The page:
The holidays are for many people all about making the house extra cozy and dining like a king. Most people have warm feelings thinking about December month. However, this is not the case for many pets. The festive decorations and typical treats are not as innocent as they seem for your four-legged friend. This is why you have to look out for some things to get through the holidays safely with your pet. Read on quickly and keep the holidays festive for your dog too!
Almost everyone has in December a Christmas tree at home. Super fun, and festive of course, but it is not as innocent as you might think. Most people do know that cats and Christmas trees don’t go well together. Especially younger cats tend to see the Christmas balls as toys and would love to jump in the Christmas tree. But did you know that dogs and Christmas trees don’t go together as well? This is due to different factors.
Do you have a real Christmas tree at home? Watch out that your dog doesn’t eat pine needles. The needles from a Christmas tree are poisonous for pets and the sharp needles could pierce the intestinal wall. You also have to look at that your dog doesn’t drink the water you have put in the Christmas tree. This water contains juices from the Christmas tree that are poisonous as well.
Some people love to spray their Christmas tree white with fake snow. Do not use this when you have a dog at home. Fake snow contains plastic and is therefore toxic to pets.
In terms of decoration for the Christmas tree, is it important to think carefully. Glass baubles could break (because of a tail wagging back and forth) and could injure your dog. But the real danger is Angel hair, which is a special kind of Christmas decoration that is hung on the tree. This fine decoration contains fiberglass and could cause a lot of internal damage when your pet eats it. This is why you better don’t put it in your tree, or when you do put it up high.
It might speak for itself, but it is very important to take notice during the holidays of what treats are poisonous for your dog. Especially chocolate wreaths are very dangerous as chocolate is poisonous for most dogs and other pets. This is why you better don’t put any Christmas wreaths on the tree. Don’t put them on the table as well. A dog can easily eat it from the table and before you know it you are going to the vet during Christmas.
Next to chocolate are other treats poisonous for dogs as well. Did you know that grapes, alcohol, mushrooms, and raisins are poisonous for dogs? Please make sure that your dog doesn’t eat any of the typical Christmas treats.
For most people is Christmas not Christmas without cheerful decorations at home. Very atmospheric and cozy, but some decorations are dangerous for your beloved pet. Please look at the following things:
Christmas pieces contain different kinds of branches, berries, and decorations. Please take note that some branches and berries are very poisonous for dogs when they eat them. For example, mistletoe is very poisonous for dogs. But also holly is used for many Christmas pieces, but the leaves and berries of them are poisonous as well.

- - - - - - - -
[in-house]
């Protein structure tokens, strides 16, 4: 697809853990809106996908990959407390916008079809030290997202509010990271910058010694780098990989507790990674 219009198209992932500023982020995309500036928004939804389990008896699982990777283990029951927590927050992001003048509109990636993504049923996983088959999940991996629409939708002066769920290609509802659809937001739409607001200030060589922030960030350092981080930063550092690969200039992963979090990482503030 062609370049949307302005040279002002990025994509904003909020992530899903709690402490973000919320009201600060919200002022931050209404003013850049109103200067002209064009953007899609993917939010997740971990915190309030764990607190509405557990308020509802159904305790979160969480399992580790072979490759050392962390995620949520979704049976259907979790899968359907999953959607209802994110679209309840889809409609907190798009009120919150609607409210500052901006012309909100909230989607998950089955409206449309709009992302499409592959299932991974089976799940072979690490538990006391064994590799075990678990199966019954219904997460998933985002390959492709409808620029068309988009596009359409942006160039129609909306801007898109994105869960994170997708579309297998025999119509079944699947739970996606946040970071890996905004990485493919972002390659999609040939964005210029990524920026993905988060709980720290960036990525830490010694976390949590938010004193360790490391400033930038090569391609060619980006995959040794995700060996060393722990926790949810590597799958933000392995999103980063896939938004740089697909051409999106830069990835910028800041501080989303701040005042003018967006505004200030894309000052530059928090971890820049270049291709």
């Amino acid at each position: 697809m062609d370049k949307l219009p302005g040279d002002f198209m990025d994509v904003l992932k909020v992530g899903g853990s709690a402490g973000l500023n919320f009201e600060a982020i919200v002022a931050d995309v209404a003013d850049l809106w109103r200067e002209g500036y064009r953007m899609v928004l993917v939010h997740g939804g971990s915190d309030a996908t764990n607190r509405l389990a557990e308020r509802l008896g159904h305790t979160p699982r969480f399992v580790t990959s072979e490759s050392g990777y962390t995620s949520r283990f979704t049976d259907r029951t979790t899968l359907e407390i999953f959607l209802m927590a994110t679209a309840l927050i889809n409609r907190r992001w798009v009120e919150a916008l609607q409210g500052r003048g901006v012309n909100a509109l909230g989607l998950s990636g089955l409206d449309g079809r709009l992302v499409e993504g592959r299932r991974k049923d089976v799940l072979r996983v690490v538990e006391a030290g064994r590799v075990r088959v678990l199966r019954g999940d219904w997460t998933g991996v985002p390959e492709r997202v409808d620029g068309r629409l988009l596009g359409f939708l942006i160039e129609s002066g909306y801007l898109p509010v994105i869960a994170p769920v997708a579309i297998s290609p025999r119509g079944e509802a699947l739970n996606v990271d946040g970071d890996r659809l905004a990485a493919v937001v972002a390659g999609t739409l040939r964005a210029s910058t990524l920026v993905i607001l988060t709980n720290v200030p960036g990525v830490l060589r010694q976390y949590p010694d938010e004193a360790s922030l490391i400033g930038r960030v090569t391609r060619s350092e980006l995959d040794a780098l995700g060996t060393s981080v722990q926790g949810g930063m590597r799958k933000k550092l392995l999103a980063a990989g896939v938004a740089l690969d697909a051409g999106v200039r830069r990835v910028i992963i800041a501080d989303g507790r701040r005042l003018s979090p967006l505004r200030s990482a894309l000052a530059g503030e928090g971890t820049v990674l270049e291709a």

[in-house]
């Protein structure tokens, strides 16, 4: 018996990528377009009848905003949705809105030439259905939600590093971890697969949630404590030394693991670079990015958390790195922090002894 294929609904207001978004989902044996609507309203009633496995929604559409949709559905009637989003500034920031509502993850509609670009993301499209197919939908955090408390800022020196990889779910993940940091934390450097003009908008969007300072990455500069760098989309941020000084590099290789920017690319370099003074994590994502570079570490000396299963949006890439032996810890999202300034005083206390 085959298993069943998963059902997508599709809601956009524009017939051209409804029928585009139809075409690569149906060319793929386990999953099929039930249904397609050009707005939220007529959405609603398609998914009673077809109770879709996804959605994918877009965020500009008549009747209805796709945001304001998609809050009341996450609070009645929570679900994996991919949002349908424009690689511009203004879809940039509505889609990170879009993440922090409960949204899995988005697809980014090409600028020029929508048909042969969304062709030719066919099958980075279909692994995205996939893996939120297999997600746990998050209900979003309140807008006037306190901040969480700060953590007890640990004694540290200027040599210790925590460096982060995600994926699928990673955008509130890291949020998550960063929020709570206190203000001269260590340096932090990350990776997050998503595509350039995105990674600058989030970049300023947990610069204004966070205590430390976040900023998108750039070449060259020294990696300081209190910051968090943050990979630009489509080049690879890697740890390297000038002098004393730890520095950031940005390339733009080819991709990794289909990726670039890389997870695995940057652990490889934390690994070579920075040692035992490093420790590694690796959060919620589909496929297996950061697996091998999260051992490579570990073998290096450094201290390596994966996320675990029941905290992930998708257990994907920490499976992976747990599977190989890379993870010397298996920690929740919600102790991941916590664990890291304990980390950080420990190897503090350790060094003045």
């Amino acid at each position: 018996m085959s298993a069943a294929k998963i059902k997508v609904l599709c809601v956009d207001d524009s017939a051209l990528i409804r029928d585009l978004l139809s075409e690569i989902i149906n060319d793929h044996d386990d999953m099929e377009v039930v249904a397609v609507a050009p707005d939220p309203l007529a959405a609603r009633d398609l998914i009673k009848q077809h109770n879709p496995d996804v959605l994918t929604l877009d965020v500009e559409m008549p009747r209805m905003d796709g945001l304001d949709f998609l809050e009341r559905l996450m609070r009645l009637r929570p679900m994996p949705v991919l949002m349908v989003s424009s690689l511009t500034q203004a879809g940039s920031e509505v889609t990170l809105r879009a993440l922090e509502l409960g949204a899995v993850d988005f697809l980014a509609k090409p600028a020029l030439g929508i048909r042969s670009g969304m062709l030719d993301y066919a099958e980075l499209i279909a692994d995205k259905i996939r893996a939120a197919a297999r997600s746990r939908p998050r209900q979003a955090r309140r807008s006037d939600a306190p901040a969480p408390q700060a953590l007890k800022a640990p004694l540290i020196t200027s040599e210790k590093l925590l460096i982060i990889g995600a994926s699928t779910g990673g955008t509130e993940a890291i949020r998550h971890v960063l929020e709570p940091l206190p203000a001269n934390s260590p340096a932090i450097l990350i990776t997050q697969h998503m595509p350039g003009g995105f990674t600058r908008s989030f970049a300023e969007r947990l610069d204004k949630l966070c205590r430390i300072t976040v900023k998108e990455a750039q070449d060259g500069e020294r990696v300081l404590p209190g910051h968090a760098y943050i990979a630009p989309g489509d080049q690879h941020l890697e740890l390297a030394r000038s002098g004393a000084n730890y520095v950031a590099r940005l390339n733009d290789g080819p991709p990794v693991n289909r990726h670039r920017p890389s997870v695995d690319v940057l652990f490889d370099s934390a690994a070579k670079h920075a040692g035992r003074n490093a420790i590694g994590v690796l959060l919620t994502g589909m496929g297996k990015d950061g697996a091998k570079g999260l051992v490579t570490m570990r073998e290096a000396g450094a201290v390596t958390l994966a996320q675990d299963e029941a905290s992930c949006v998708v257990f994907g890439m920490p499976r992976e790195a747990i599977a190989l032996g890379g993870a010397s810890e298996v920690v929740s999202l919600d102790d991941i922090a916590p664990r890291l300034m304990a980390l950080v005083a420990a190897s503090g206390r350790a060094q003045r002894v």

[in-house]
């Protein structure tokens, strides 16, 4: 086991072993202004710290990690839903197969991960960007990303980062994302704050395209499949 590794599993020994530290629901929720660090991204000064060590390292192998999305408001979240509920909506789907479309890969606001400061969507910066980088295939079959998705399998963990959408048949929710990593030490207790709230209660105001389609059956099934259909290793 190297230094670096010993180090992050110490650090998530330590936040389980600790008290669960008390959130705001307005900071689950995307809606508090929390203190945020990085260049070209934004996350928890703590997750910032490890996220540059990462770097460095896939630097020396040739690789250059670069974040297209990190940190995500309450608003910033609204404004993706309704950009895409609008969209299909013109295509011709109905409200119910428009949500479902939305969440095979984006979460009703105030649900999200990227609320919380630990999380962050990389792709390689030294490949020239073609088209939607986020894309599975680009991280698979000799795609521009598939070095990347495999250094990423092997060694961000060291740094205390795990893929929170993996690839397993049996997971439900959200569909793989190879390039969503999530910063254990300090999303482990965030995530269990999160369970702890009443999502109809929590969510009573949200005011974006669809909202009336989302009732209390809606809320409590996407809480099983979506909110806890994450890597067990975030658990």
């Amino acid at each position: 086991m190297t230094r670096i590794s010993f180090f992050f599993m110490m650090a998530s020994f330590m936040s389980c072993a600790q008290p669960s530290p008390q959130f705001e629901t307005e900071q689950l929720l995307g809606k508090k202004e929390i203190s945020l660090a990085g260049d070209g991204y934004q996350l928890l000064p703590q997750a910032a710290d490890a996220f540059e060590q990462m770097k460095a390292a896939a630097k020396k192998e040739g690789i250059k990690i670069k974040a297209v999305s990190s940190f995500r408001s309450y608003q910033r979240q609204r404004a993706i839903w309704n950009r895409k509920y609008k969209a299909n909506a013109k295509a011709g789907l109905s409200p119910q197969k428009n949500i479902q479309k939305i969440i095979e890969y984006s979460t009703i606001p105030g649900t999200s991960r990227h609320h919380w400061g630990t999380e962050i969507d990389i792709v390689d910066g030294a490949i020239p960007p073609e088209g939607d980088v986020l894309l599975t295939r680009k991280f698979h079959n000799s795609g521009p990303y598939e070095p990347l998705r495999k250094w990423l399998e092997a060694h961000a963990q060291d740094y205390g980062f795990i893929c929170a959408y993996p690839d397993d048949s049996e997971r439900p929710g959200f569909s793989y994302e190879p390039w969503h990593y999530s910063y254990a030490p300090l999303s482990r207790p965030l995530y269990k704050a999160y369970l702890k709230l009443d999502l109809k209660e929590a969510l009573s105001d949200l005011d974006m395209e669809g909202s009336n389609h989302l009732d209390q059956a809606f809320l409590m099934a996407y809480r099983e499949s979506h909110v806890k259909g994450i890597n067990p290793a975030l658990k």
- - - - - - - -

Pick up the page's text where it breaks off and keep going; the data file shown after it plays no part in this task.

A plant that is very popular during the holidays is known as the poinsettia (Euphorbia pulcherrima). This red or white plant is light but also poisonous for pets. Although the symptoms aren’t usually very severe, is it still important to pay close attention to it when you have pets.
Het lijkt misschien vanzelfsprekend, maar wees erg voorzichtig met huisdieren en brandende kaarsen. Een ongeluk zit in een klein hoekje en laat daarom brandende kaarsen altijd buiten en bereik van huisdieren.
This might speak for itself, but always be careful with pets and burning candles. An incident happens quickly, so please make sure to keep them out of reach from your pets.
Helaas zijn veel hondeneigenaren bekend met vuurwerkangst bij hun hond. De harde knallen, felle lichtflitsen en de geur van buskruit is een recept voor angst die vaak al weken voor oud en nieuw begint. Plan de momenten waarop je jouw hond uitlaat tactisch in op oudejaarsdag en creëer thuis een veilige plek voor je hond om te schuilen. Ondersteun je hond eventueel van binnenuit met Kalm & Relax. Dit is een rustgevend supplement wat bestaat uit twee verschillende soorten magnesium, passiebloem en L-Tryptofaan. Meer tips om vuurwerkangst bij honden te verminderen lees je in onze blog: vuurwerkangst bij honden.
Many dog owners are familiar with their dog’s fear of fireworks. The loud explosions, bright flashes, and the smell of gunpowder are the perfect recipe for fear that already starts long before new year’s eve. Try to plan the best moments to walk with your dog and create a safe place for your dog to hide. You could also support your dog with HorseFlex Calm& Relax. This is a relaxing supplement that supports your dog with two types of Magnesium, Passionflower, and L-Trptophan. Other tips for fear from fireworks are given in our other blog: Fear from fireworks in dogs.
We secretly hope every year for a white Christmas. Although it doesn’t often happen, chances are that the holidays are very cold. With colder temperatures there is a good chance that there is black ice which means that road salt will be sprinkled over the roads. Nice for when you have to drive, but less nice for your dog during walks.
Dogs can suffer a lot from road salt. The salt content in road salt is quite high, the soles of a dog’s feet become irritated and wounds can eventually develop. To protect the soles of your feet, you can rub them with Vaseline before the walk. After a walk, rinse your dog’s paws well with lukewarm water and then dry them. This way you prevent your dog from licking road salt off its paws. Road salt also could cause serious problems when your dog eats it. Please make sure that your dog does not lick the road salt off the street.
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